The Australian sugar industry has around 500 MW of collective (biomass) co-generation capacity. This represents around one-half of Queensland’s total large-scale renewable capacity which is currently 1,032 MW.
The steam generated is used mainly for heating and to make electricity for internal raw sugar production processes. Excess electricity – currently enough to power 170,000 homes – is exported to the national electricity market (NEM).
Biomass electricity has two distinct benefits
Biomass produces almost no greenhouse gases (GHGs) and is highly reliable. This means it can be relied upon to meet Australia’s GHG abatement obligations (Paris) and to stabilise electricity networks to offset the intermittency problems of solar and wind supply.
The predominant biomass consumed is the fibrous bagasse from the sugarcane crushing process. Coal, dry wood, agricultural residue, green waste, diesel, gas and oil can also be utilised from time to time based on (cane) availability and relative costs. Energy consumption increases when gasoline and diesel oil are consumed in the transportation of cane to and raw sugar from the mills to export ports and domestic destinations.
While the predominant source of revenue for a milling operation is the sale of raw sugar on export market, the revenue from the sale of biomass electricity to the NEM is becoming increasingly critical. The funds generated maintain milling viability and help to achieve returns on capital to attract scarce global capital for milling expansions.
With the right policies and incentives, co-generation capacity can grow
The Australian sugar industry produces enough cane and bagasse to build another 1,000 MW of biomass co-generation at a capital cost of around $3 billion. To achieve the Queensland government’s objective of 50% renewable energy capacity by 2030, an additional 7,000 MW will be required in a short 12 years. With the right policies and incentives, the Australian sugar industry can meet around 14% of this requirement.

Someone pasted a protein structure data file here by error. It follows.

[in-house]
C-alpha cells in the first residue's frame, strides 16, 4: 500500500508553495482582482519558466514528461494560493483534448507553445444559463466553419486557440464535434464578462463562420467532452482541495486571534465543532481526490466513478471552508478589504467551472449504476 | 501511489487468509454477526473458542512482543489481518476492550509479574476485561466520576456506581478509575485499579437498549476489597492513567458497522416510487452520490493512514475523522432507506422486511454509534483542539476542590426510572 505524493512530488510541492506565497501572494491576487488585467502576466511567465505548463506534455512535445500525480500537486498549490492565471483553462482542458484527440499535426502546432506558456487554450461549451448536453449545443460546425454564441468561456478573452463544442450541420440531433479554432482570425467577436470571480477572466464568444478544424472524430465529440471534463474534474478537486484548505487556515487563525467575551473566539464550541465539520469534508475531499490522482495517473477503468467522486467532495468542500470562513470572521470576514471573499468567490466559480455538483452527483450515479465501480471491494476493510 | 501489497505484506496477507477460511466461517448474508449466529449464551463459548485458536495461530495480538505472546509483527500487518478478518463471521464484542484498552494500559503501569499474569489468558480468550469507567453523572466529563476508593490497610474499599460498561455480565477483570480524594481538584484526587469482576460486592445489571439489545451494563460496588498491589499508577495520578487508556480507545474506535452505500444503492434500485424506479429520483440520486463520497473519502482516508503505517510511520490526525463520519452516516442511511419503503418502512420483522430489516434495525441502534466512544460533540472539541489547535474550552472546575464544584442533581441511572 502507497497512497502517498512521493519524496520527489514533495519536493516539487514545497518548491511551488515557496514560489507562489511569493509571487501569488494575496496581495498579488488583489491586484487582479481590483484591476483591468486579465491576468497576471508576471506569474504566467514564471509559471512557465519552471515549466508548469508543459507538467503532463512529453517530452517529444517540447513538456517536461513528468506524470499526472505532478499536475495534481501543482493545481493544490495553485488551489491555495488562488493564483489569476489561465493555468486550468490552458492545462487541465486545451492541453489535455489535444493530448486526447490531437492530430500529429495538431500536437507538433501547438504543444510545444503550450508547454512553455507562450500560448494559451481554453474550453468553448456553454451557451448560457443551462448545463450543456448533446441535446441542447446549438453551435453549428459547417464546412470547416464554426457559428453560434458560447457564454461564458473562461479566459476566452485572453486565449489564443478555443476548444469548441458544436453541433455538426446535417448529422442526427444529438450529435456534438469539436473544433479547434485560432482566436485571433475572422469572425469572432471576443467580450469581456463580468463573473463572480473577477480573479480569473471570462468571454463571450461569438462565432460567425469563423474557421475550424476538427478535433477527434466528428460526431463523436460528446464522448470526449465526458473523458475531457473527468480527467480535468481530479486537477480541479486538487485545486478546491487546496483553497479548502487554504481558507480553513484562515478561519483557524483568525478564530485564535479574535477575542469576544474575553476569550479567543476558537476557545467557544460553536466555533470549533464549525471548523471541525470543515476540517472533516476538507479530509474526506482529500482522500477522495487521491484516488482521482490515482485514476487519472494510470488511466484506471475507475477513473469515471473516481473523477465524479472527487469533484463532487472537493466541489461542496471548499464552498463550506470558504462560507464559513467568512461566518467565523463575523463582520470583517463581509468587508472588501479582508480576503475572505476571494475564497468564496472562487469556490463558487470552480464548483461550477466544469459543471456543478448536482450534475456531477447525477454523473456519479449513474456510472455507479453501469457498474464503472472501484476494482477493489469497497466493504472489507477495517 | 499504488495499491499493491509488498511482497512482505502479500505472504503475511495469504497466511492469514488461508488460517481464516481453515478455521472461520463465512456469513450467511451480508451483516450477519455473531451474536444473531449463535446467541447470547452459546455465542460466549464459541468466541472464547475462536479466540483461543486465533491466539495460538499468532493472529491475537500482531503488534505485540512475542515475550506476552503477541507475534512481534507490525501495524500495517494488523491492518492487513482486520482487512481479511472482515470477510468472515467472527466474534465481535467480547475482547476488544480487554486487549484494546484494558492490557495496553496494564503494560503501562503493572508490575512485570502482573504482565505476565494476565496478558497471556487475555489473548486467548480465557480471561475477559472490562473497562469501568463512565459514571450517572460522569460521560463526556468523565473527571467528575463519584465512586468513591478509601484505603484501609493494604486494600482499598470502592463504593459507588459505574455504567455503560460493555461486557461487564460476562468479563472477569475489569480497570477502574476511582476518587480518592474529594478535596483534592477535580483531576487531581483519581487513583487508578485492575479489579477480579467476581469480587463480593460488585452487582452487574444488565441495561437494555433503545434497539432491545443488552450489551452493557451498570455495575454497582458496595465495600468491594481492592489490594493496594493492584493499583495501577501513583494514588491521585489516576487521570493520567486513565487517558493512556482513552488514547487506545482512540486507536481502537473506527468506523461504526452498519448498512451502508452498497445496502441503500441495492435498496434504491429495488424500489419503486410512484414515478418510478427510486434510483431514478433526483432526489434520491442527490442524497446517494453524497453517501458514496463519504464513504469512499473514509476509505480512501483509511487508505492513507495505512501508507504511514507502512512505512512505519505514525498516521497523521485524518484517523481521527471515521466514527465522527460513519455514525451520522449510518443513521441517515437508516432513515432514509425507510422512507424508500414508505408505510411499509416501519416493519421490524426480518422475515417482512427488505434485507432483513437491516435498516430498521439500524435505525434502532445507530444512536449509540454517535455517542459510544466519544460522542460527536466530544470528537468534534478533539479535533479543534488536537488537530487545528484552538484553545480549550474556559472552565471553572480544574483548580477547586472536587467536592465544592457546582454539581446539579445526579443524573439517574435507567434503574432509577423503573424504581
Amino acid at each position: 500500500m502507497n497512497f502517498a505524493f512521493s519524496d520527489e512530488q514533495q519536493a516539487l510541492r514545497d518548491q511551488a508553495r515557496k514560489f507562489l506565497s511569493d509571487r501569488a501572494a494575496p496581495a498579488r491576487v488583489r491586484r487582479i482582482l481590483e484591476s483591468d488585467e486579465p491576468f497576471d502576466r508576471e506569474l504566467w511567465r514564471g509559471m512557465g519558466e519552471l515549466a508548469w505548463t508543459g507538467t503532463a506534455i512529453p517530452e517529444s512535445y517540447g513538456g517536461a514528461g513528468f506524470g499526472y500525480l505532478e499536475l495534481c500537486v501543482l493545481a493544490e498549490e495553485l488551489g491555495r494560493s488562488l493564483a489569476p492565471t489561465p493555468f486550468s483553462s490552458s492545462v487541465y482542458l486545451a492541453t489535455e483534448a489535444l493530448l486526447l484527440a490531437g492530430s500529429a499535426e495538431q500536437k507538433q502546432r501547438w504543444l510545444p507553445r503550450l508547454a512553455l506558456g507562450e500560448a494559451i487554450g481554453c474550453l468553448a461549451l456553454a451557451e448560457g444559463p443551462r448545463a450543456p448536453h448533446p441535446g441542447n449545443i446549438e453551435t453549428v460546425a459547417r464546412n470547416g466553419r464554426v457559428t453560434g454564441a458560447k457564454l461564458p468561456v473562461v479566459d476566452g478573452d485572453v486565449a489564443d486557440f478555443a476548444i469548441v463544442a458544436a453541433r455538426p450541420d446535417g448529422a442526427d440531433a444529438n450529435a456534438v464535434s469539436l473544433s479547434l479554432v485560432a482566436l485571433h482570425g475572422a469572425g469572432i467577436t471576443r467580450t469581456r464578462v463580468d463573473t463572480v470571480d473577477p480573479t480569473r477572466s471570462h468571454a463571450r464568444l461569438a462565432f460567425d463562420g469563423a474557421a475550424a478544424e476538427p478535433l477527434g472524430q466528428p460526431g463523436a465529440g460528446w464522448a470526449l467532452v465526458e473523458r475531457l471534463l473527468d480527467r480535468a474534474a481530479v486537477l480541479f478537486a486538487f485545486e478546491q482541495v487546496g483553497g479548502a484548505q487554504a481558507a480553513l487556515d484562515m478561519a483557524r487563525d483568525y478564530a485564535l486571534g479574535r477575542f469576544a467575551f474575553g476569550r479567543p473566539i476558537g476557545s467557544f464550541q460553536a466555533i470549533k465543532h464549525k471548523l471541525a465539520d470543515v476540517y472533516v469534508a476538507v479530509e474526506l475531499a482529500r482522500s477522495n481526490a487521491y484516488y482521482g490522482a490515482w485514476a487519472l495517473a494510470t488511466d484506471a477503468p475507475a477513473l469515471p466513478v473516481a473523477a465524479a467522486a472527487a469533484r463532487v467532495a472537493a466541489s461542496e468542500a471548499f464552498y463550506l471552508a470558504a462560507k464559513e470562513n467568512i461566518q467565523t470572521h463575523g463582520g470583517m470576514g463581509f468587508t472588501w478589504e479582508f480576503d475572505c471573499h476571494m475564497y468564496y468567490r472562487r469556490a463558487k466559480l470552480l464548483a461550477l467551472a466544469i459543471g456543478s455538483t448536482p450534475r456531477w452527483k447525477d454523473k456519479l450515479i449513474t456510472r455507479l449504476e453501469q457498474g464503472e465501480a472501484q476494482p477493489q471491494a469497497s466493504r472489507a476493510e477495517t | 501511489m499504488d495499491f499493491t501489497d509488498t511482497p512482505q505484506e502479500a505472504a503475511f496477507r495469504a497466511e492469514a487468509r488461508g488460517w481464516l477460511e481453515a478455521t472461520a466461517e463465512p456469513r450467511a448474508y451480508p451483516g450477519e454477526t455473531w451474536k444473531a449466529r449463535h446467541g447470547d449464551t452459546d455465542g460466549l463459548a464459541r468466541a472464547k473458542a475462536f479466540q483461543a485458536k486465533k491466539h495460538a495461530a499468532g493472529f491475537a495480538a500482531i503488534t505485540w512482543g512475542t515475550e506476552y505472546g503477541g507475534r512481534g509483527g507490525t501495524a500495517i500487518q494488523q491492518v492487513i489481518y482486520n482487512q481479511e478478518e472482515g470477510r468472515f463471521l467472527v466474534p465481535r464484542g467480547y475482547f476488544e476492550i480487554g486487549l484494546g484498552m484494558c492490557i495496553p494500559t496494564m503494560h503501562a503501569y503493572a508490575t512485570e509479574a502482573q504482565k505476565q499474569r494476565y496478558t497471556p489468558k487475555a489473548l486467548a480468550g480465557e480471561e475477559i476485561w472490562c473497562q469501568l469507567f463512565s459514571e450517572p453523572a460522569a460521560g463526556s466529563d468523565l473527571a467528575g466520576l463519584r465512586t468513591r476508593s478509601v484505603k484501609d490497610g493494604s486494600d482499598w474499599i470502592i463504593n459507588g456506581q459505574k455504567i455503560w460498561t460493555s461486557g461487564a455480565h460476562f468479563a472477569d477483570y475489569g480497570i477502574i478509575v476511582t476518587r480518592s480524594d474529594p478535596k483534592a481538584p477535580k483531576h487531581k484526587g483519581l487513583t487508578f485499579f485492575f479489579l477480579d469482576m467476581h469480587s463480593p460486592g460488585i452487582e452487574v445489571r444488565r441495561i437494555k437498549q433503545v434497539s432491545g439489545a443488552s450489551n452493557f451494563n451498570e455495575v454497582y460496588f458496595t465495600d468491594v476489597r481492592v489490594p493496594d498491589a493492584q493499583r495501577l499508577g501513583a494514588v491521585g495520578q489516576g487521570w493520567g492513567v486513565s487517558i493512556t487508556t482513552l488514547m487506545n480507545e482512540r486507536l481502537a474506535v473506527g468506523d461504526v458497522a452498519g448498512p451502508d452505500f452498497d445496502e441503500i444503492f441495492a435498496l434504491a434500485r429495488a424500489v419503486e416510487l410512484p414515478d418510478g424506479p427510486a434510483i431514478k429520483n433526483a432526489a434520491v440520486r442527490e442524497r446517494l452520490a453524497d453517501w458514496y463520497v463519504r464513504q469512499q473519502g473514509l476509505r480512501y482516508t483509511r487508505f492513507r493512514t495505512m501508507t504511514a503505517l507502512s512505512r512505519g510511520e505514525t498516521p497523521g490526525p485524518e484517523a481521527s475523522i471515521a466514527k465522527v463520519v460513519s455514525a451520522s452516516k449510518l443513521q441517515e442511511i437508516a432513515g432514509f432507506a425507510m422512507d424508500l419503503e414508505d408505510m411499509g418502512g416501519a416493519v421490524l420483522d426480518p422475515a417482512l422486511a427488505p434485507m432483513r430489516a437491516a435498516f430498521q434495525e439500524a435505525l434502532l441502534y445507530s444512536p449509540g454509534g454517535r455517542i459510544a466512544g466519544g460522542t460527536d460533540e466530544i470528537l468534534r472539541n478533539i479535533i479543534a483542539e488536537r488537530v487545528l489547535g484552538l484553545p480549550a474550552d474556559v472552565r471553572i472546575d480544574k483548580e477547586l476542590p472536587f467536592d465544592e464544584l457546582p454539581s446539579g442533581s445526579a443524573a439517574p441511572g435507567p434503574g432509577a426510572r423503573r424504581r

ASMC supports consistent and bi-partisan national and state policies that allows the market to provide least cost, reliable and low GHG electricity. In our view, the continual changes to Australia’s energy and climate policy settings needs to stop. The changing of the rules means revenues, costs and potential returns of new biomass co-generation projects cannot be accurately estimated – leading to investment uncertainty. Importantly, these policies need to facilitate rapidly changing customer requirements and factor in the true costs of the intermittency problems associated with significant additional solar and wind supply. That is, customers will increasingly want to ‘go off grid’ to avoid high regulated transmission and distribution costs.
Potential exists for distributed networks to supply canegrowers or host communities directly with power
The ability of the sugar sector to develop distributed networks to supply canegrowers or host communities directly with power is of particular interest. Similarly, the competition for sugarcane land and network capacity and the true costs of ‘firming up’ the network to ensure the grid is secure and reliable when large scale solar farms are built needs to be more closely considered when granting development approvals.
The Renewable Energy Target, which requires high-energy users to purchase large-scale generation certificates from renewable energy suppliers, was enormously successful in facilitating growth in Australia’s renewable supplies and driving down costs of production. Due to its wind-down from 2020, we encourage government to continually assess the need for a continued RET and instruments such as carbon pricing to ensure the market can continue to meet reliability, cost and emissions requirements whilst generating commercial returns.